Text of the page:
In the board game Risk, in a turn a player chooses to attack other players' armies, and has to defend his own armies from attack. This problem attempts to quantify the probabilities to justify how many dice to roll in certain situations.
The attacking player rolls up to 3 dice, where rolling n dice requires the player to have at least n+1 armies attacking (but player may roll less dice if desired).
The defending player rolls up to 2 dice, where rolling n dice requires the player to have at least n armies defending (may roll less dice if desired).
Only as many armies can be defeated per turn as the least number of dice rolled by either player. So in one sense, for a defender it is preferred to roll less dice to reduce the effects of defeat. But in another sense, if the attacker chooses to roll more dice, then with less dice the defender will have a higher probability of defeat. There should be a compromise for how many dice to roll in each situation, and because of the limit on the number of dice these situations are easily enumerable. A code was written to check all dice combinations and find probability of defeat or victory in each case.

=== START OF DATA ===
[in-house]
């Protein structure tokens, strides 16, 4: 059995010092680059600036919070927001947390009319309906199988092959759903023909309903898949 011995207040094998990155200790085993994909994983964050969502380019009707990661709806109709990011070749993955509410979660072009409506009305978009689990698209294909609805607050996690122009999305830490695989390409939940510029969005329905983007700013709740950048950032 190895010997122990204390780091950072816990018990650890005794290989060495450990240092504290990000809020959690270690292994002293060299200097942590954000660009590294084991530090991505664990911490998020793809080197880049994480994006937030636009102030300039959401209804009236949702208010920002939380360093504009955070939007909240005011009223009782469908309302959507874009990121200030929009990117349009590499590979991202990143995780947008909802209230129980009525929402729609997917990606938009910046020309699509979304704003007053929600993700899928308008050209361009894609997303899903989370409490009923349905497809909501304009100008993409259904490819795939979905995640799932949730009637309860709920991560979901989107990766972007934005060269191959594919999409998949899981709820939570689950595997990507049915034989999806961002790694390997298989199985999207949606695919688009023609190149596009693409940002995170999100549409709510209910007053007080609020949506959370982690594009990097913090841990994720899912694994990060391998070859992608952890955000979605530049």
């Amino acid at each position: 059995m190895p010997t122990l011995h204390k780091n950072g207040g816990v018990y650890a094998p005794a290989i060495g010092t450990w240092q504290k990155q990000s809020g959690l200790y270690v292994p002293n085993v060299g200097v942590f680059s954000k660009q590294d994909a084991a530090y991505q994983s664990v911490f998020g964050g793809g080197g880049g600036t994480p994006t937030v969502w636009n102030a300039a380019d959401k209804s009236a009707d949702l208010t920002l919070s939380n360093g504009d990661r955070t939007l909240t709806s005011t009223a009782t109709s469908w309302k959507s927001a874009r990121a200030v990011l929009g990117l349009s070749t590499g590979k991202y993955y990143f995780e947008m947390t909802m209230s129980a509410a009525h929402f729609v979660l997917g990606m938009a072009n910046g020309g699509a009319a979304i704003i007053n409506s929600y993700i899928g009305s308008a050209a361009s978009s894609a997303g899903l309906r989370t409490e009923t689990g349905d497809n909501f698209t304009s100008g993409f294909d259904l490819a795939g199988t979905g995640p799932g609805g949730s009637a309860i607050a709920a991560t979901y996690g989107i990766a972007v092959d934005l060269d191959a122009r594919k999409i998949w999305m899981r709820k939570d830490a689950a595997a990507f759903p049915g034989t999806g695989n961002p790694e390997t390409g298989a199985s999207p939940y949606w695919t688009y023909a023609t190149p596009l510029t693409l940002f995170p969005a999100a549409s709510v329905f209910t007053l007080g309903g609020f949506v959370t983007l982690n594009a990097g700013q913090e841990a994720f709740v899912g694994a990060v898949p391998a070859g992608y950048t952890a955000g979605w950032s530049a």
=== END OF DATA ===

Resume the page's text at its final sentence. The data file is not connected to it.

The table below represents the probability that on the next roll of dice either the defender wins (no loss of defending troops), the attacker wins (no loss of attacking troops), or a 'tie' occurs in which case both sides lose 1 troop.
|Attacker Dice||Defender Dice||Attacker Wins||Defender Wins||Lose 1-1|